BCS, The Chartered Institute for IT, has called for England to follow in the footsteps of the US by ensuring that all health organisations are using electronic patient records within five years.
Making a series of recommendations in response to the Information Revolution consultation, which closed last Friday, the BCS says: “All organisations providing care to the NHS should be given notice that they will be expected to be using an electronic patient record in a meaningful way within five years.”
It adds: “Following review of the US criteria for meaningful use, the NHS should create a set that is appropriate to the UK.”
The BCS fails to say how such widespread use would be achieved. It is planning to publish a full report, with almost100 recommendations on the consultation, later this month.
However, it does say that the NHS needs to build on the infrastructure of the National Programme for IT in the NHS, while taking “rapid steps” to reintroduce competition into the NHS supplier market.
Moving to ASCC in the South, which has recently been criticised by some suppliers as skewed towards existing lead suppliers to NPfIT, the BCS says the framework catalogue should be “enhanced” so that new vendors can be added.
It adds that vendors should be considered: “If they demonstrate a product meets the national minimum requirements for information governance, functionality, data standards and interoperability, or removed if they are subsequently seen to fall below those standards.”
The BCS has described its response to the consultation on a new information strategy for the NHs as one of the largest engagement exercises in its history.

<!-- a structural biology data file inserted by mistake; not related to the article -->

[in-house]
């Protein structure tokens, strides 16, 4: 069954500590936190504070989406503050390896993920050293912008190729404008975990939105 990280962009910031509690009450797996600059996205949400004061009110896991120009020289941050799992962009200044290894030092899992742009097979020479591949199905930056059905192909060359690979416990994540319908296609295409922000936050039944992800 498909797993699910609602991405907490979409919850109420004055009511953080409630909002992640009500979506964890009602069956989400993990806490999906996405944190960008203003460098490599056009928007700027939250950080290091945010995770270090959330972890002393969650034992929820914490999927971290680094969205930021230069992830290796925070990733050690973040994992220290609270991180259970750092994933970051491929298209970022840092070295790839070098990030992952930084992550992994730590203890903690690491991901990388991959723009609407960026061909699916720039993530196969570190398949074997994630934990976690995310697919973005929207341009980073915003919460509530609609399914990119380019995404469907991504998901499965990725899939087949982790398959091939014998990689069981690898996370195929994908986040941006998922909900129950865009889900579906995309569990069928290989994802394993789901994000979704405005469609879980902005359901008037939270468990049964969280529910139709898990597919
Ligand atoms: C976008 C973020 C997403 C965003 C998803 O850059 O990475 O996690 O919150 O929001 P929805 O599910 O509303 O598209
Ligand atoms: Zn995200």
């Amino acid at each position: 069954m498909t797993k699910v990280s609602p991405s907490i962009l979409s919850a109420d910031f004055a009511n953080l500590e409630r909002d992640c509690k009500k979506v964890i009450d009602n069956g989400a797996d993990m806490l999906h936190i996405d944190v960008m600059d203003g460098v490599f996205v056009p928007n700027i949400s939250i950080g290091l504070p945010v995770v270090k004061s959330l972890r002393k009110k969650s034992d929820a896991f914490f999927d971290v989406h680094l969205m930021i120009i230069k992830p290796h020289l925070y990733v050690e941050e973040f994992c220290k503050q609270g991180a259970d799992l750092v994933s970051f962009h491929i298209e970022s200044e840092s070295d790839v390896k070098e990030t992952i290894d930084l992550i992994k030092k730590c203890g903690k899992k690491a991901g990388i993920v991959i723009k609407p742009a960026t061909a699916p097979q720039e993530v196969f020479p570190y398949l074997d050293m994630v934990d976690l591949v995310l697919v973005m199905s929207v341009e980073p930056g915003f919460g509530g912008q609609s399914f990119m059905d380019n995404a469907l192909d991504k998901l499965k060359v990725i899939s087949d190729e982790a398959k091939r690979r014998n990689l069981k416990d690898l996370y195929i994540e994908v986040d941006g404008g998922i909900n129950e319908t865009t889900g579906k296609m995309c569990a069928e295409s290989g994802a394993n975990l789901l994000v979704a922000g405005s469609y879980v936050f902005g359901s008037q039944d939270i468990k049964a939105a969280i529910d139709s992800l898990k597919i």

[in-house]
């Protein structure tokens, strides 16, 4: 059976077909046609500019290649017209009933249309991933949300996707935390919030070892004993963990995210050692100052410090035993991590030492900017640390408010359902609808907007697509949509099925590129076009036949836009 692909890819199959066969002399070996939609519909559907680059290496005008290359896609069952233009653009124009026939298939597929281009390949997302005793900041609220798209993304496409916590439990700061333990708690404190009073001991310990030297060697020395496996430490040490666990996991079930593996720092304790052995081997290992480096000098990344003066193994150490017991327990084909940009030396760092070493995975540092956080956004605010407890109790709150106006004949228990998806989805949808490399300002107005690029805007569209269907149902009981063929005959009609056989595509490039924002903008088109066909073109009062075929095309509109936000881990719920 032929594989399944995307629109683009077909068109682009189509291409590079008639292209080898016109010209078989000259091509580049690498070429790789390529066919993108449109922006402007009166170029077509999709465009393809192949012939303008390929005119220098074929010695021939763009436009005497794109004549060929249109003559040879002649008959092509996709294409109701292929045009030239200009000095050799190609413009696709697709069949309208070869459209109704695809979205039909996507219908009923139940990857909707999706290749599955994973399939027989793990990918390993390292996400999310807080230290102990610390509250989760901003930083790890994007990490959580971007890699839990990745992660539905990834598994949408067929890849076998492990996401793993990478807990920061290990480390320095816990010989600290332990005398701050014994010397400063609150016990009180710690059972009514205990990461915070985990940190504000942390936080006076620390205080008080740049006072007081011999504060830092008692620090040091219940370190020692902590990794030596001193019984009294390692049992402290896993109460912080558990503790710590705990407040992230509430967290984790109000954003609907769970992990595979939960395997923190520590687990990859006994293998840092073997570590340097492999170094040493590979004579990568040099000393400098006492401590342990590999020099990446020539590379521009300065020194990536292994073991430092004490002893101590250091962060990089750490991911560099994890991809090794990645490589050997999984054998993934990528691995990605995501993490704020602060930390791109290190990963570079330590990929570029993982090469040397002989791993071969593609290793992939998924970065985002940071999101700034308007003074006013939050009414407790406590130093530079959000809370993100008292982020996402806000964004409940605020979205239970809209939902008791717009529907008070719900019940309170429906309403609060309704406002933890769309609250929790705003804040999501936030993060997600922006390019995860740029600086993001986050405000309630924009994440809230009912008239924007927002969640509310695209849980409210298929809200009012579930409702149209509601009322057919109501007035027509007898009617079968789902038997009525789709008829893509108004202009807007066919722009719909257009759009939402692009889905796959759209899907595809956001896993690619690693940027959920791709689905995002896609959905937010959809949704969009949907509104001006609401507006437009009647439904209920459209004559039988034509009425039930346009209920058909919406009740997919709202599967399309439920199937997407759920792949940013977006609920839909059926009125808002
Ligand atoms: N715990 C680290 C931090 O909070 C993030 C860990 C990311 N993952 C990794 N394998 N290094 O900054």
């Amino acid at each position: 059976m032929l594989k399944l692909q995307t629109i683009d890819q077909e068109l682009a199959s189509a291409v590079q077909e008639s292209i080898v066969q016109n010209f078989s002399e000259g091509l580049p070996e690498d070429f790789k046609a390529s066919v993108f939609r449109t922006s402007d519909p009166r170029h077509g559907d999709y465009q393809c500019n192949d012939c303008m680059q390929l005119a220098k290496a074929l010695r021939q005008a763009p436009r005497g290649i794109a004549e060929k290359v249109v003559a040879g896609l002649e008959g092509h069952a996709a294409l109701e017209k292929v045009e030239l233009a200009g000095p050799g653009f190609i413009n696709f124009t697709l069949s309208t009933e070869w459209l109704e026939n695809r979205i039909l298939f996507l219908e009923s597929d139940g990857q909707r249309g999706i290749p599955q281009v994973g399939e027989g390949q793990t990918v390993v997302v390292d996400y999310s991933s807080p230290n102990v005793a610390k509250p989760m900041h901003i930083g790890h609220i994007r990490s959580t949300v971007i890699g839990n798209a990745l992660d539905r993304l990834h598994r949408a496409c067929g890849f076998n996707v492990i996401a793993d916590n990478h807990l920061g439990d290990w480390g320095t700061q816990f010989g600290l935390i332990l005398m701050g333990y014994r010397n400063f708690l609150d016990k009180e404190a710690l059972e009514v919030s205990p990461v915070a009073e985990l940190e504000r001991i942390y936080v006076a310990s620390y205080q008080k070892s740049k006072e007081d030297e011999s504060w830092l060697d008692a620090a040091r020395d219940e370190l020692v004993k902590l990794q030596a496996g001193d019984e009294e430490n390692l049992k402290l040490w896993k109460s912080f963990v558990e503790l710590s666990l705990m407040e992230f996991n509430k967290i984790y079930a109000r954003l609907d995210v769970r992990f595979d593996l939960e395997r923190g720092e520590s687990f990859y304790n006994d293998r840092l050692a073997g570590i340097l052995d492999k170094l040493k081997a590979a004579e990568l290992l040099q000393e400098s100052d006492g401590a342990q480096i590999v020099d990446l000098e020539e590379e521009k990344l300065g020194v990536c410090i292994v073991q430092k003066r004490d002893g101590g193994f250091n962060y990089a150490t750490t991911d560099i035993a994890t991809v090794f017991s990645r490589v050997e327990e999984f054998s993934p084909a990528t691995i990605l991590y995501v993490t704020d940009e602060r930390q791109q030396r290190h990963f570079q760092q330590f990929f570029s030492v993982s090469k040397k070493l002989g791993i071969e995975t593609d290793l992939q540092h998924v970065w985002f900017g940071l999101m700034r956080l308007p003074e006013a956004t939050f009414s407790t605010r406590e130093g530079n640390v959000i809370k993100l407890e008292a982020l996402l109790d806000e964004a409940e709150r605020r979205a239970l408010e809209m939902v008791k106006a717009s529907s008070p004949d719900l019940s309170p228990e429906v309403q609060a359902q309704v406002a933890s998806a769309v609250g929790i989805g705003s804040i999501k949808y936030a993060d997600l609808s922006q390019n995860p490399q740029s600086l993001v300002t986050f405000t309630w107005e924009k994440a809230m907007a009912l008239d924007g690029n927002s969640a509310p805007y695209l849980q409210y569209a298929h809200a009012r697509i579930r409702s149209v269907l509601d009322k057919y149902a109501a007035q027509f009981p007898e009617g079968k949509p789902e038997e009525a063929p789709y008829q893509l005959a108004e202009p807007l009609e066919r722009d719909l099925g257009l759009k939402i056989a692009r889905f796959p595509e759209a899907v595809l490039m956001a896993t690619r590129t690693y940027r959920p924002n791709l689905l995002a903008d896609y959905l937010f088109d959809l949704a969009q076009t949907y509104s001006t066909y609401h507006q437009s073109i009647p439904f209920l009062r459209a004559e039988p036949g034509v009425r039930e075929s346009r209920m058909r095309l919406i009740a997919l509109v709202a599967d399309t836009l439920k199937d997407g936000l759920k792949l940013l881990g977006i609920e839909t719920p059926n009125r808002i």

It also places a heavy focus on standards, arguing that the rigorous enforcement of standards is “not an example of heavy handed government interference” but a “necessary condition” to allow a growing market of interoperable solutions.
It goes on to say that a “single overarching approvals and/or assurance body” directed by the health secretary should be set up to set stable standards and enable suppliers to rapidly innovate solutions for health and care.
Matthew Swindells, chair of BCS Health, said: “The government has outlined their overall plans for an information revolution and we agree that the approach to information will be crucial to the success or failure of the new policy direction of health and social care."
The Department of Health told eHealth Insider that it had received more than 700 responses to the ‘Liberating the NHS: an Information Revolution’ consultation.
A spokesman added: "We are now analysing the responses to determine how best to equip patients and service users with the relevant information they need to help them take control of their own health and care, and how best to support professionals in delivering the highest quality of care."